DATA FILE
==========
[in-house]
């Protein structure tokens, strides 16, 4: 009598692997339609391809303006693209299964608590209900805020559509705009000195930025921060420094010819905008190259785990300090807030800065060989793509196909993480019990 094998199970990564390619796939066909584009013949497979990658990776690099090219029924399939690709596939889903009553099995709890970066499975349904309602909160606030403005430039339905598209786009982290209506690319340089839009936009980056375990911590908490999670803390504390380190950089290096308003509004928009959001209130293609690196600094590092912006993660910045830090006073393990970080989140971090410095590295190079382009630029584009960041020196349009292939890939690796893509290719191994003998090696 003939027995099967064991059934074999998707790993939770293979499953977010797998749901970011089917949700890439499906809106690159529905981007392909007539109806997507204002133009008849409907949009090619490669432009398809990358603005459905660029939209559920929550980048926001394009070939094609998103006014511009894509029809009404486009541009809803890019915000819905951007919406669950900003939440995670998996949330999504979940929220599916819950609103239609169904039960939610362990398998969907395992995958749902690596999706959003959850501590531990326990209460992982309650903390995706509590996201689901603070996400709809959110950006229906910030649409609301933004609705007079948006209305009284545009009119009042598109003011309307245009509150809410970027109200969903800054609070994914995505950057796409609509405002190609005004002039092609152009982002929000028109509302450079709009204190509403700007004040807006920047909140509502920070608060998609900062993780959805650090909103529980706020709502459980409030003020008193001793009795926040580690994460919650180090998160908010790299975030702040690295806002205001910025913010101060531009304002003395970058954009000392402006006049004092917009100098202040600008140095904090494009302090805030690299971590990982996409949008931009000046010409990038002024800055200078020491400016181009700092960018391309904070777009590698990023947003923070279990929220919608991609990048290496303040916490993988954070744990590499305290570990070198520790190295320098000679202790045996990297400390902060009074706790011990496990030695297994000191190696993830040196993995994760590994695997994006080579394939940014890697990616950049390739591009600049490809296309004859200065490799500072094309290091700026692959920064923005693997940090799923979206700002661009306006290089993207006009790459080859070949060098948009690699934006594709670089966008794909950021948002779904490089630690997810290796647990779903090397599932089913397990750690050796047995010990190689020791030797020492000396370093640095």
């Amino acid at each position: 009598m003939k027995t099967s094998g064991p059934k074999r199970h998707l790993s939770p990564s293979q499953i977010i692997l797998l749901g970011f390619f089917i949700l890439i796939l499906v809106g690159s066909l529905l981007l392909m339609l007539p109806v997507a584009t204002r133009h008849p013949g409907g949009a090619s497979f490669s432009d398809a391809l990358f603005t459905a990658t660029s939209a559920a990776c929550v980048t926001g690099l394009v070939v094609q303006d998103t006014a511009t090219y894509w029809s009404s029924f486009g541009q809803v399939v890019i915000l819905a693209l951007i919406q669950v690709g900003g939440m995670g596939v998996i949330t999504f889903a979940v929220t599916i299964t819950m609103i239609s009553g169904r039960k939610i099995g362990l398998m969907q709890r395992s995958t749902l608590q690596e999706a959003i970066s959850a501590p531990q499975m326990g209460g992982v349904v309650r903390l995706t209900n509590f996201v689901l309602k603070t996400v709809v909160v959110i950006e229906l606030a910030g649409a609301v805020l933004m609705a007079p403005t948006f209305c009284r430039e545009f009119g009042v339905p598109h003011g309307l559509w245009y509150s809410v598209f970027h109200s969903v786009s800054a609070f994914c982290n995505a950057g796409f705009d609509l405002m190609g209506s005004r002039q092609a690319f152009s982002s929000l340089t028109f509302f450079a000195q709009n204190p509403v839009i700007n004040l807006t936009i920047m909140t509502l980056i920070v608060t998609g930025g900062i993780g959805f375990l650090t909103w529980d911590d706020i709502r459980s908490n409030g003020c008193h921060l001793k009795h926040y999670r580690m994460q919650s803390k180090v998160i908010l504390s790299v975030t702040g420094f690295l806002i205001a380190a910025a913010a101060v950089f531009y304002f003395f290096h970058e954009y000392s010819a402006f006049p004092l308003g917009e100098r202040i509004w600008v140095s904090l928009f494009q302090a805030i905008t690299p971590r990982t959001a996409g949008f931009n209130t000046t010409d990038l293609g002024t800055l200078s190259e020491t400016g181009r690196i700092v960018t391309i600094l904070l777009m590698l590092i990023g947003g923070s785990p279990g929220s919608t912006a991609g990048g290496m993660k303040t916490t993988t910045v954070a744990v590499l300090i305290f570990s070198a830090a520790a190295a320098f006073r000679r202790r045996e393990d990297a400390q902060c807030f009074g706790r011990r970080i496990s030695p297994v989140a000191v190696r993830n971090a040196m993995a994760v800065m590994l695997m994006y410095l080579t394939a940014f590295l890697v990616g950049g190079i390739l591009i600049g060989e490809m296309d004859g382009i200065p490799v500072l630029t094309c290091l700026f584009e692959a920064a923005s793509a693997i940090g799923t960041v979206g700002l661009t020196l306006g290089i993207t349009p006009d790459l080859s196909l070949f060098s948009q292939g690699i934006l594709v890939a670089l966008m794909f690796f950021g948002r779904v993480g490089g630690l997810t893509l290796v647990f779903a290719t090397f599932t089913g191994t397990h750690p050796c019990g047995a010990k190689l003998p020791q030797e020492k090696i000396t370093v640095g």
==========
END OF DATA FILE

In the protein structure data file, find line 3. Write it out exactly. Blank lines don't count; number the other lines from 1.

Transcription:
């Amino acid at each position: 009598m003939k027995t099967s094998g064991p059934k074999r199970h998707l790993s939770p990564s293979q499953i977010i692997l797998l749901g970011f390619f089917i949700l890439i796939l499906v809106g690159s066909l529905l981007l392909m339609l007539p109806v997507a584009t204002r133009h008849p013949g409907g949009a090619s497979f490669s432009d398809a391809l990358f603005t459905a990658t660029s939209a559920a990776c929550v980048t926001g690099l394009v070939v094609q303006d998103t006014a511009t090219y894509w029809s009404s029924f486009g541009q809803v399939v890019i915000l819905a693209l951007i919406q669950v690709g900003g939440m995670g596939v998996i949330t999504f889903a979940v929220t599916i299964t819950m609103i239609s009553g169904r039960k939610i099995g362990l398998m969907q709890r395992s995958t749902l608590q690596e999706a959003i970066s959850a501590p531990q499975m326990g209460g992982v349904v309650r903390l995706t209900n509590f996201v689901l309602k603070t996400v709809v909160v959110i950006e229906l606030a910030g649409a609301v805020l933004m609705a007079p403005t948006f209305c009284r430039e545009f009119g009042v339905p598109h003011g309307l559509w245009y509150s809410v598209f970027h109200s969903v786009s800054a609070f994914c982290n995505a950057g796409f705009d609509l405002m190609g209506s005004r002039q092609a690319f152009s982002s929000l340089t028109f509302f450079a000195q709009n204190p509403v839009i700007n004040l807006t936009i920047m909140t509502l980056i920070v608060t998609g930025g900062i993780g959805f375990l650090t909103w529980d911590d706020i709502r459980s908490n409030g003020c008193h921060l001793k009795h926040y999670r580690m994460q919650s803390k180090v998160i908010l504390s790299v975030t702040g420094f690295l806002i205001a380190a910025a913010a101060v950089f531009y304002f003395f290096h970058e954009y000392s010819a402006f006049p004092l308003g917009e100098r202040i509004w600008v140095s904090l928009f494009q302090a805030i905008t690299p971590r990982t959001a996409g949008f931009n209130t000046t010409d990038l293609g002024t800055l200078s190259e020491t400016g181009r690196i700092v960018t391309i600094l904070l777009m590698l590092i990023g947003g923070s785990p279990g929220s919608t912006a991609g990048g290496m993660k303040t916490t993988t910045v954070a744990v590499l300090i305290f570990s070198a830090a520790a190295a320098f006073r000679r202790r045996e393990d990297a400390q902060c807030f009074g706790r011990r970080i496990s030695p297994v989140a000191v190696r993830n971090a040196m993995a994760v800065m590994l695997m994006y410095l080579t394939a940014f590295l890697v990616g950049g190079i390739l591009i600049g060989e490809m296309d004859g382009i200065p490799v500072l630029t094309c290091l700026f584009e692959a920064a923005s793509a693997i940090g799923t960041v979206g700002l661009t020196l306006g290089i993207t349009p006009d790459l080859s196909l070949f060098s948009q292939g690699i934006l594709v890939a670089l966008m794909f690796f950021g948002r779904v993480g490089g630690l997810t893509l290796v647990f779903a290719t090397f599932t089913g191994t397990h750690p050796c019990g047995a010990k190689l003998p020791q030797e020492k090696i000396t370093v640095g």